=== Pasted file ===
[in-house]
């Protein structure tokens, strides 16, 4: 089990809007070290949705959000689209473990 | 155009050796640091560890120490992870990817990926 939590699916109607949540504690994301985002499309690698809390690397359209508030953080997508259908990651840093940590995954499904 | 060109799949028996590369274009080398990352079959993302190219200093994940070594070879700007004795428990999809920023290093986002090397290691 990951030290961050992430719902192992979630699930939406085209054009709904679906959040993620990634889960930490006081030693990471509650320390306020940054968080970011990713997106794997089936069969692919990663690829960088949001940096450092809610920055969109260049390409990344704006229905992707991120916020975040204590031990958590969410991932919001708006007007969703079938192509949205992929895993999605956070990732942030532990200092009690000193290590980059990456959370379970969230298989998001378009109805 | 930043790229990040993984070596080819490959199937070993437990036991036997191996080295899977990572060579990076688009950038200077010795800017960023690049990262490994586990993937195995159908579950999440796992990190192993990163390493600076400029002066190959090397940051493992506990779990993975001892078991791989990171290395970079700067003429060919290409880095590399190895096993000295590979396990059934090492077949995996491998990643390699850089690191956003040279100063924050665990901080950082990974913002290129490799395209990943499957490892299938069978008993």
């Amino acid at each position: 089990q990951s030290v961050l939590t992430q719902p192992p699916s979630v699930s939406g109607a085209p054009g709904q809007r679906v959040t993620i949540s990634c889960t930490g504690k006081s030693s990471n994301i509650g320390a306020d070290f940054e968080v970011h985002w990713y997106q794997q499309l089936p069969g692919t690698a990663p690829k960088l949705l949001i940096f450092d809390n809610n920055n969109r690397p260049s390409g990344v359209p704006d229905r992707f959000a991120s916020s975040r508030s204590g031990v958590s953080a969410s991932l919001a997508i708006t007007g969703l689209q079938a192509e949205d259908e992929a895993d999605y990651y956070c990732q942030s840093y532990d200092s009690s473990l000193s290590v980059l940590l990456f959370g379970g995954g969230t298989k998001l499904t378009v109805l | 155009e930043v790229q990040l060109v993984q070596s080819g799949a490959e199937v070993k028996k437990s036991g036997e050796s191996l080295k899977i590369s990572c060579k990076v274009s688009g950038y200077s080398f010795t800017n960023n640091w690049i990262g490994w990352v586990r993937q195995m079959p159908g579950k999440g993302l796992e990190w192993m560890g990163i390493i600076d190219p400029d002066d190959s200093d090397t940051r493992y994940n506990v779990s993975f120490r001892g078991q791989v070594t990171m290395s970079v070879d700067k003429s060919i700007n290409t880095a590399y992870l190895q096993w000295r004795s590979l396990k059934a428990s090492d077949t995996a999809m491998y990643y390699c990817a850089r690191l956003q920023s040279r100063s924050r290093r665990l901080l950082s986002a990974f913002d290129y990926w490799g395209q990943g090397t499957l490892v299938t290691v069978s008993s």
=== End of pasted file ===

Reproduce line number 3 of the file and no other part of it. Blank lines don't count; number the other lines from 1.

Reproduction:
């Amino acid at each position: 089990q990951s030290v961050l939590t992430q719902p192992p699916s979630v699930s939406g109607a085209p054009g709904q809007r679906v959040t993620i949540s990634c889960t930490g504690k006081s030693s990471n994301i509650g320390a306020d070290f940054e968080v970011h985002w990713y997106q794997q499309l089936p069969g692919t690698a990663p690829k960088l949705l949001i940096f450092d809390n809610n920055n969109r690397p260049s390409g990344v359209p704006d229905r992707f959000a991120s916020s975040r508030s204590g031990v958590s953080a969410s991932l919001a997508i708006t007007g969703l689209q079938a192509e949205d259908e992929a895993d999605y990651y956070c990732q942030s840093y532990d200092s009690s473990l000193s290590v980059l940590l990456f959370g379970g995954g969230t298989k998001l499904t378009v109805l | 155009e930043v790229q990040l060109v993984q070596s080819g799949a490959e199937v070993k028996k437990s036991g036997e050796s191996l080295k899977i590369s990572c060579k990076v274009s688009g950038y200077s080398f010795t800017n960023n640091w690049i990262g490994w990352v586990r993937q195995m079959p159908g579950k999440g993302l796992e990190w192993m560890g990163i390493i600076d190219p400029d002066d190959s200093d090397t940051r493992y994940n506990v779990s993975f120490r001892g078991q791989v070594t990171m290395s970079v070879d700067k003429s060919i700007n290409t880095a590399y992870l190895q096993w000295r004795s590979l396990k059934a428990s090492d077949t995996a999809m491998y990643y390699c990817a850089r690191l956003q920023s040279r100063s924050r290093r665990l901080l950082s986002a990974f913002d290129y990926w490799g395209q990943g090397t499957l490892v299938t290691v069978s008993s």